To meet consumers’ insatiable need-it-now demands and compete with the speed and efficiencies of online shopping many retailers have turned to buy online, pickup in-store (BOPIS) to level the playing field.
The service gives shoppers the instant gratification they desire, while simultaneously driving much-needed foot traffic to retailers’ physical locations. The service is a win-win for retailers and consumers, but only if it is done right. Do it wrong, and you run the risk of alienating shoppers and losing them forever.
The “BOPIS State of the Industry” report, is a collaborative research effort between the three companies and provides an in-depth look at the full BOPIS experience from the consumer’s perspective.
The findings in the report are based on the feedback provided by 300 secret shoppers that explored the BOPIS shopping journey at 10 top retailers across the U.S. The secret shoppers rated their experience in the three phases of the BOPIS experience: online purchase, notification, and in-store pickup.
“With this research, we found that almost all of these retailers have done a terrific job improving the online purchase experience,” said Greg Buzek, president of IHL Group. “However, there is great work to be done in the store level execution once the order is placed. This includes the time to pick the order, the time to notify the customer, and then the execution of the pickup at the physical store.”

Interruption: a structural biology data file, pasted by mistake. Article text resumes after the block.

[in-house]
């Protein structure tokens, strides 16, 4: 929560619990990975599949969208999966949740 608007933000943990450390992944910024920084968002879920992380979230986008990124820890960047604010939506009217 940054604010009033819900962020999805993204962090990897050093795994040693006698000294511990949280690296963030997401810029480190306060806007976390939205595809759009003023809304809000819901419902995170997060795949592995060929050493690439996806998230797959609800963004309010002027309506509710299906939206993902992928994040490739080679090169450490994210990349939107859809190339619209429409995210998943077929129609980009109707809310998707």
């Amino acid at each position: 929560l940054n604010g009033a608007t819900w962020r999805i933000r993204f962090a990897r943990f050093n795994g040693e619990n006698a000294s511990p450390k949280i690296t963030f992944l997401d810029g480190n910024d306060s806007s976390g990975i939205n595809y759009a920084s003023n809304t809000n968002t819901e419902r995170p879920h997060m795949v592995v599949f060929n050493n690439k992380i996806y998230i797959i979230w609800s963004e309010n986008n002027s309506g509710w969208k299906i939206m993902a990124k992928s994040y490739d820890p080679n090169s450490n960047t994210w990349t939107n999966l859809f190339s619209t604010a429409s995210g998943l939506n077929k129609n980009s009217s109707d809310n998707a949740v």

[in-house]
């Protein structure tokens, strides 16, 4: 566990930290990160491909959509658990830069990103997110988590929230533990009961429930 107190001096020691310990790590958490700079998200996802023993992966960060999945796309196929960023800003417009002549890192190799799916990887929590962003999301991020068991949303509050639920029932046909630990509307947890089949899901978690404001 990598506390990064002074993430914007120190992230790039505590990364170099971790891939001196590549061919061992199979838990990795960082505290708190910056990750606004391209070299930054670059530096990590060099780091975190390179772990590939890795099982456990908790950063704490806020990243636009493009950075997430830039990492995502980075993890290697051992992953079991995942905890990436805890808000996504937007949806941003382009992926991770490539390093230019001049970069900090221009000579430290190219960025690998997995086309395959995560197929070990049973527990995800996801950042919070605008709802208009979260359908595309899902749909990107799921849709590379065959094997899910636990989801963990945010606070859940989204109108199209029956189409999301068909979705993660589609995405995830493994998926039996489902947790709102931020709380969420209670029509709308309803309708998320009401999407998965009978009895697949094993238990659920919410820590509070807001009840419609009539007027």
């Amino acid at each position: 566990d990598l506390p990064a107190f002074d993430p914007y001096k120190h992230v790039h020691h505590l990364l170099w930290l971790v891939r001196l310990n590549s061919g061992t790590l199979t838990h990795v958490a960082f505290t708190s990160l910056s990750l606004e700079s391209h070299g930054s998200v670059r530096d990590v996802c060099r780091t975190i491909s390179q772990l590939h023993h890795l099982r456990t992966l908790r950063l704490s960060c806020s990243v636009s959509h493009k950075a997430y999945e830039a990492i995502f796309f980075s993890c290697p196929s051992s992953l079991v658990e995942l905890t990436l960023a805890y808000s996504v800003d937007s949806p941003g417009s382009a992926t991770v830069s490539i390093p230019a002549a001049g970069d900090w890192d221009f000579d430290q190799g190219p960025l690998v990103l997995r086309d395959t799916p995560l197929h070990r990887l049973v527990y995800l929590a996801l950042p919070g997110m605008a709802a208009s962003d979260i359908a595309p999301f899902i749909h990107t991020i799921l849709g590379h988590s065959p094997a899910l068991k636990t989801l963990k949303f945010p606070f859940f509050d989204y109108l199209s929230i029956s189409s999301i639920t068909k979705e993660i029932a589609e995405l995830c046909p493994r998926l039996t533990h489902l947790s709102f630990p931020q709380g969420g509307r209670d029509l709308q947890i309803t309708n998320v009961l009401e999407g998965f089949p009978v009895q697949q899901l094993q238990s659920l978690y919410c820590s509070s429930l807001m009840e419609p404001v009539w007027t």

“Customers want a quick and convenient online shopping journey,” explained Larry Blue, president and CEO of Bell and Howell. “This report highlights the characteristics of the BOPIS process that customers want and how the leading retailers are doing towards creating a frictionless BOPIS experience.”
Key report findings include:
- Platforms. Consumers use a variety of technologies to make their online purchases. 61% of shoppers used a PC and 39% used a mobile device to make online purchases. Of the shoppers using mobile devices, only 29% used a retailer’s app. Desktop shoppers rated the Lowe’s experience a 4.79, while mobile customers gave Nordstrom a perfect 5.0, on a scale of 1 to 5.
- Timeliness. Shoppers who were notified within 4 hours were 19% more likely to use the service again, and 15% more likely to recommend the service to others. Overall, the average pickup notification time was 5.9 hours.
- Failing to Deliver. 24% of the time orders were not ready for pickup after the shopper received notification that they were.
- Automation. Retailers using automated pickup saw a 28% improvement in pickup time speed. In Walmart’s case, there was a 60% improvement in speed.
- Location, Location, Location. Shoppers in the western U.S. rated their BOPIS experience a full half a point higher (4.67) than their Northeast counterparts (4.1).
- Store Design. According to study data customers over the age of 55 will generally not use BOPIS if the store pickup is in the back of the store. Retailers have listened, the pickup location was front and center in 80% of the stores examined.
“This research shows that store level execution can make or break a retailer who offers BOPIS,” said Nick McLean, president, OrderDynamics. “Effort, organization, staffing and automation can go a long way to not only help retailers take advantage of BOPIS growth, but to also improve customer experience while building greater loyalty.”
To access the full report and uncover the difference between BOPIS success and failure click here.